After completion of discovery, the case was brought before the trial court by cross-motions for summary judgment. The court concluded that the DBC had not acted in bad faith in exercising its right under the supplemental agreement to terminate the contract for convenience.

You can talk about bad faith.... What does it mean? Is [it] ineptitude, is [it] poor administration, is [it] generally screwing things up[?]

The State was in a situation where things were not running as they wanted it to. Things were not running as... anyone would hope they would under the circumstances and [the] decisions [that] were made.... I specifically do not find were made to injure your client, or were made in bad faith to get some form of advantage over your client in order to obviate the need to continue on with this particular contact.....

And I'm satisfied too that that was one of the things that was anticipated by the parties given the track record up until the point of the execution of the supplemental agreement.

Accordingly, the trial court entered summary judgment dismissing plaintiff's complaint.

The question presented by this appeal is whether the trial court correctly construed the termination for convenience provision of the supplemental agreement as authorization for the DBC to terminate the contract because the Department was unable to relocate the employees on the third floor of the Labor Building. There is no reported opinion in this State construing a termination for convenience provision, apparently because the State did not include such a provision in its standard form contract until recently. However, these provisions have been included in most federal government procurement contracts since the 1960s. See Krygoski Constr. Co. v. United States, 94 F.3d 1537, 1541 (Fed. Cir. 1996), cert. denied, 520 U.S. 1210, 117 S.Ct. 1691, 137 L.Ed. 2d 819 (1997). Therefore, in construing the termination for convenience provision in the supplemental agreement, it is appropriate to consider the cases that have construed similar provisions in federal contracts. See Linan-Faye Constr. Co. v. Housing Auth. of Camden, 49 F.3d 915, 921-22 (3d Cir. 1995).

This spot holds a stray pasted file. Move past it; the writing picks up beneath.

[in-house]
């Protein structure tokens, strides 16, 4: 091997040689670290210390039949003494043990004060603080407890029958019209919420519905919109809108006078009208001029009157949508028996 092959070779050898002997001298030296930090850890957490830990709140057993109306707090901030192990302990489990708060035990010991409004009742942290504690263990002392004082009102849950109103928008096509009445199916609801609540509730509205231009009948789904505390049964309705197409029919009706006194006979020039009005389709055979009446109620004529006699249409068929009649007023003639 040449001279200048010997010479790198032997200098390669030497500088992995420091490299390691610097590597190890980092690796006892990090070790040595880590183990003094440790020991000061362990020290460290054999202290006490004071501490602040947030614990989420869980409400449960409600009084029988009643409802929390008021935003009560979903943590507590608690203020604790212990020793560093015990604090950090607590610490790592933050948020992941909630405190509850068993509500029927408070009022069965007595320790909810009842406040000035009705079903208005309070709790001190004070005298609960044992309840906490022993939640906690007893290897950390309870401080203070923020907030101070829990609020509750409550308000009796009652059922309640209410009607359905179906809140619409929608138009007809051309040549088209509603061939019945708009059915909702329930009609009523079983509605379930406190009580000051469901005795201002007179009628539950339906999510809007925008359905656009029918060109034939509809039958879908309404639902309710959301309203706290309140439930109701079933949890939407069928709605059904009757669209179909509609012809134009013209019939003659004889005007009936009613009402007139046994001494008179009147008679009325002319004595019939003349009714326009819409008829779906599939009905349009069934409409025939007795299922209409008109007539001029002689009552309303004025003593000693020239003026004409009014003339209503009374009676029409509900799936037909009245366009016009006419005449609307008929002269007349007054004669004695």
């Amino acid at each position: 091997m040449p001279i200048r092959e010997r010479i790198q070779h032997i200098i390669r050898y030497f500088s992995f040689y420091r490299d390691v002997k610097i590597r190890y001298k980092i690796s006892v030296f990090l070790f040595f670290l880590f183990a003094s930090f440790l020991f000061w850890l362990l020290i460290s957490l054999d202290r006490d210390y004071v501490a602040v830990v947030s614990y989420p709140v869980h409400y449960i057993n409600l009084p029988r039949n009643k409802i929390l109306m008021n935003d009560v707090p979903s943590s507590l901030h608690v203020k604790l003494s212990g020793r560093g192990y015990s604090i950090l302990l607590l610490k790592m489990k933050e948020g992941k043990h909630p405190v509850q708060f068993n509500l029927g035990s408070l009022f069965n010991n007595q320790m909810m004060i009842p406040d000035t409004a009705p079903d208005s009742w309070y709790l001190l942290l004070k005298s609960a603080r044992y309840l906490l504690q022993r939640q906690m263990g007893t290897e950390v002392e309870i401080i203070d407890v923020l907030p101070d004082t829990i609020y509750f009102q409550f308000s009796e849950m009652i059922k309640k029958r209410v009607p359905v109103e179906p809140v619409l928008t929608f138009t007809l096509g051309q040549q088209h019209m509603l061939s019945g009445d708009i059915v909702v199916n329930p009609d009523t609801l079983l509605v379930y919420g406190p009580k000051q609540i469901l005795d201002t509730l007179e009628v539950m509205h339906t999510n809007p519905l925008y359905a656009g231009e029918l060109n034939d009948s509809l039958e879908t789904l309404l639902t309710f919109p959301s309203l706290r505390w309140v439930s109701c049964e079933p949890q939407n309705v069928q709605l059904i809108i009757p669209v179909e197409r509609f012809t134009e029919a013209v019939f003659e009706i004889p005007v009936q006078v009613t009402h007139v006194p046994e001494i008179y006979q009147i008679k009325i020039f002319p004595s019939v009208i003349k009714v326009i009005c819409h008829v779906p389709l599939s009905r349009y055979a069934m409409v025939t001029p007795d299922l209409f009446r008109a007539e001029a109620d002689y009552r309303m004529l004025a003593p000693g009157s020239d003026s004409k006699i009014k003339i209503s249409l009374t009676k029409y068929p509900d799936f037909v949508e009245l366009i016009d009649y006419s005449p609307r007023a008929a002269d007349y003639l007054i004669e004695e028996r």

The federal courts have broadly construed termination for convenience provisions to authorize termination for any reason that is in the best interests of the government so long as the contracting agency does not act in bad faith. See, e.g., Am-Pro Protective Agency v. United States, 281 F.3d 1234, 1238-42 (Fed. Cir. 2002); T&M Distribs., Inc. v. United States, 185 F.3d 1279, 1283 (Fed. Cir. 1999); Krygoski Constr. Co., supra, 94 F.3d at 1541; Caldwell & Santmyer, Inc. v. Glickman, 55 F.3d 1578, 1581- 82 (Fed. Cir. 1995); Salsbury Indus. v. United States, 905 F.2d 1518, 1520-22 (Fed. Cir. 1990), cert. denied, 498 U.S. 1024, 111 S.Ct. 671, 112 L.Ed. 2d 664 (1991)."Mere error on the part of the Government, even if it would constitute sufficient ground for contractual breach were the termination clause inapplicable, is insufficient to overcome the presumption of regularity inherent in the invocation of the termination for convenience." Kalvar Corp. v. United States, 543 F.2d 1298, 1303 (Ct. Cl. 1976), cert. denied, 434 U.S. 830, 98 S.Ct. 112, 54 L.Ed. 2d 89 (1977). In fact, the federal courts have indicated that"[i]n the absence of bad faith or clear abuse of discretion the contracting officer's election to terminate is conclusive."